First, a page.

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Generating Energy from Wastewater and Sewage is Generating Interest

February 1, 2016 By Carl Weinschenk

waterThe idea of using wastewater and/or sewage to provide energy is heating up, both literally and figuratively.

The basic idea is straight forward: Lots of the water that goes down the drain is hot. Every bit that is harvested and put to use is a bit that need not be generated.

Lynn Mueller, the CEO and founder of International Wastewater Systems, told Energy Manager Today that the first step is to pass the raw sewage through its Sharc or Piranha systems, where the solids are removed. “The heat exchanger then extracts or rejects heat to this flow of clean sewage water via some very efficient heat pumps to provide heating, cooling and domestic hot water heating for the building. The warm sewage flow provides an excellent, dependable and very efficient medium for heat exchange.”

It appears that interest in various ways to extract energy efficiency through sewage or wastewater is growing.

The State University of New York at Geneseo is considering a project in conjunction with the establishment of a microgrid, according to Livingston County News. The story, which was posted today, doesn’t offer much detail on implementing wastewater heat recovery, but Daniel DeZarn, the school’s Director of Sustainability, is quoted in the piece saying that it is a possibility.

Last week, Energy Manager Today sister site Environmental Leader reported that a wastewater heat recovery center will be built by PurposeEnergy for Kona Brewing’s new brewery in Kailua-Kona, Hawaii. The story says that the plan is to “allow the brewery to recycle its wastewater and other brewing byproducts to produce electricity, heat and clean water for the brewery. Kona Brewing says the resource recovery center will help it reduce its water usage to less than half what typical craft breweries use”

Many of the projects are outside of the United States. In December, Borders College in Galashiels, Scotland implemented a Sharc system. The story at Energy & Environment Management says that the platform is providing the school with 95 percent of its heat. The approach is straightforward:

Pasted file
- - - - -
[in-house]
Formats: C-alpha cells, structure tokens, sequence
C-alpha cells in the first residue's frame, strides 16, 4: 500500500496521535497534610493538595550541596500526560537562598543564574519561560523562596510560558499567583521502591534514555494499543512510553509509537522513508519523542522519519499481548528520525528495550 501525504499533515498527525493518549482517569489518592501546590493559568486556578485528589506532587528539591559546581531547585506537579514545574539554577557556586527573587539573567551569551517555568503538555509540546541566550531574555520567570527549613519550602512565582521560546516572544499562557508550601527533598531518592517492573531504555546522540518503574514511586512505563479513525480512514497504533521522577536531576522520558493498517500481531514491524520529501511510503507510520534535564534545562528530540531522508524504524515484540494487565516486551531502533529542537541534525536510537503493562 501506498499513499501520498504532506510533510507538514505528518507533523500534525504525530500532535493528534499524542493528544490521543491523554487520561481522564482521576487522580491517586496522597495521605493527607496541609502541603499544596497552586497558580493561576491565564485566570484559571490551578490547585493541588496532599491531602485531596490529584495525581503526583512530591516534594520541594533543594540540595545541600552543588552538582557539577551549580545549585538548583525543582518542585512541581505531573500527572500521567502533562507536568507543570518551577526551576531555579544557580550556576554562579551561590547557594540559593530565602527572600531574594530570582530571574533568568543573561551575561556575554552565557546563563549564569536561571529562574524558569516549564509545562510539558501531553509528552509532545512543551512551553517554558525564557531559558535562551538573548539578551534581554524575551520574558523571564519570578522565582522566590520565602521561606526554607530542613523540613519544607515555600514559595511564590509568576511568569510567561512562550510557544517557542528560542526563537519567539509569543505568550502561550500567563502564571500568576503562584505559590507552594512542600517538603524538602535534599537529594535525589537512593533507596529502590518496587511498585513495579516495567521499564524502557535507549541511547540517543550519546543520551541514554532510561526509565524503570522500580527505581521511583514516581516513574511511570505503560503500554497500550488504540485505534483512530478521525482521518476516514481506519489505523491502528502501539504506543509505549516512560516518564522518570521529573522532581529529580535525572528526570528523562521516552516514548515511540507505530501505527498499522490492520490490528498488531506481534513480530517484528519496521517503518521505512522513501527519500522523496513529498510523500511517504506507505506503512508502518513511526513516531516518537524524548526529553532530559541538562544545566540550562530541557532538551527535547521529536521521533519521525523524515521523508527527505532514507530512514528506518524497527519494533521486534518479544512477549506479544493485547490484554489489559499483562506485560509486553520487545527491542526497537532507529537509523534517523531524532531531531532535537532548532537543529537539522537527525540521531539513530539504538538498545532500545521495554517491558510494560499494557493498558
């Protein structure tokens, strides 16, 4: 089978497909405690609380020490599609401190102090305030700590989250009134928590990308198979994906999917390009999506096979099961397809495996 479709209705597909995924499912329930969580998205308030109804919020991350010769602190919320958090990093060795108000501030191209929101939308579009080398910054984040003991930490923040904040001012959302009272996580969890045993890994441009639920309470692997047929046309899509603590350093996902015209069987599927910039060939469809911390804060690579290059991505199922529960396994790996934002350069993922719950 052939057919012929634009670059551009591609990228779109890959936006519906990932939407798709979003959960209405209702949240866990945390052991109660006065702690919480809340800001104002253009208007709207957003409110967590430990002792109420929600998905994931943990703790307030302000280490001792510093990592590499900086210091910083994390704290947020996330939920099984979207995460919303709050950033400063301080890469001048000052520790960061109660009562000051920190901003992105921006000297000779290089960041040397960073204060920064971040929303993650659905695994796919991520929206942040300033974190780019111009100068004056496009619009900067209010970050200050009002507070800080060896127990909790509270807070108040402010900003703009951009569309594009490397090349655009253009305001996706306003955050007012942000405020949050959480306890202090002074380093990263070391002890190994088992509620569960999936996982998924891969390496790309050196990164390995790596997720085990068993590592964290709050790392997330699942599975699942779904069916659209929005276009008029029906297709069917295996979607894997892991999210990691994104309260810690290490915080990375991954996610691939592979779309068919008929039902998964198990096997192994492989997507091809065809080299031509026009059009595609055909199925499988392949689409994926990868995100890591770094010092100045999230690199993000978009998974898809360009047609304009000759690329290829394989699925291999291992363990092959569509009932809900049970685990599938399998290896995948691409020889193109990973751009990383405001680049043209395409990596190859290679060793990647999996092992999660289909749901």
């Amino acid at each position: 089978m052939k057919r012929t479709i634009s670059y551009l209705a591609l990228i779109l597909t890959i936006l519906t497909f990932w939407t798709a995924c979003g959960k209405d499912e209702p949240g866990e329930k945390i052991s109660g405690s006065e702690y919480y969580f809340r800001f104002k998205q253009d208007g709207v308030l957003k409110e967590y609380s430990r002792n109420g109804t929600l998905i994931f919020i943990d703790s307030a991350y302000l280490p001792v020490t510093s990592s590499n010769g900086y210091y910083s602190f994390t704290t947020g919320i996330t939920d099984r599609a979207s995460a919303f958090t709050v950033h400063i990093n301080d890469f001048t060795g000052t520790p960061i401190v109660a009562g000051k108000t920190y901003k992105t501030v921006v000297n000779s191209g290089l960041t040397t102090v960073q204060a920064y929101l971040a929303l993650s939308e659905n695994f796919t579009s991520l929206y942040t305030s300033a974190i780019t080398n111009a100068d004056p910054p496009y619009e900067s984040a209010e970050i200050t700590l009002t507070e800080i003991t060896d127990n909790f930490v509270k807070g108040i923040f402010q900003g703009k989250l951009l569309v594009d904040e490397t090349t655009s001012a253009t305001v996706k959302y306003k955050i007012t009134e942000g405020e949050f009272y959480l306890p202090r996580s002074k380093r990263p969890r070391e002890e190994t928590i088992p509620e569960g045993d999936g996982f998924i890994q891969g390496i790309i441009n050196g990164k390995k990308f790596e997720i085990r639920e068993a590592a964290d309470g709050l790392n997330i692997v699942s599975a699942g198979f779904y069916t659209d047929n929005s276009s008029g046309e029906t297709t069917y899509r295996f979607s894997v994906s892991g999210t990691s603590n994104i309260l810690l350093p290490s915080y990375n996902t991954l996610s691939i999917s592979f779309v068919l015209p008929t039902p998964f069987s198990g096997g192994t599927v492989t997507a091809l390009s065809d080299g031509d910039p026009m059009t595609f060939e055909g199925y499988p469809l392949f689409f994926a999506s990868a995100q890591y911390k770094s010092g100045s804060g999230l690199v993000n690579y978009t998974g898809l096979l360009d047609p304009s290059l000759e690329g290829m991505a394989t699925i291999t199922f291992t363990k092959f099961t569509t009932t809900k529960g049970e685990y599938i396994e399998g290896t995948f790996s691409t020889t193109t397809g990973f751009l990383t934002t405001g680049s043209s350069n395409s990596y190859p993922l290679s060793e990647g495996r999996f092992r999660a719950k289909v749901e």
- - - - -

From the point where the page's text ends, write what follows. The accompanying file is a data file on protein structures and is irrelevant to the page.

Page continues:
Backed by investment from Equitix and the UK Green Investment Bank, the system intercepts waste water from a sewer close to the local treatment works operated by Scottish Water, and uses a heat pump to amplify its natural warmth. The heat produced is being sold to the college under a 20-year purchase agreement, producing savings in energy, costs and carbon emissions.

In Barcelona, a European Union LIFE is looking at using urban wastewater to generate energy. The initial goal seems to be to develop wastewater plant redesigns that make them energy self-sufficient in performance of their core task. The piece suggests that at some point there may be a surplus of energy produced.

This new WWTP will use all organic matter in the wastewater to produce biogas, a combustible gas made up principally of methane, which can be used to obtain heat and electricity. In addition, the nitrogen in the wastewater will be eliminated autotrophically, i.e. without the need for organic matter, by means of a new technology based on two biological stages: an aerobic partial-nitritation reactor and an anammox reactor. The scientists expect this new technology to significantly lower the costs of aeration in comparison with present-day urban WWTPs.

International Wastewater Systems’ Mueller says that the company’s product – and, likely, others that go down the same path, can be a key link in the complex, multistep energy ecosystem. “The unique ability to operate as both a heat source and heat sink offers a tremendous opportunity for district energy systems to save energy and water while gaining efficiency.”

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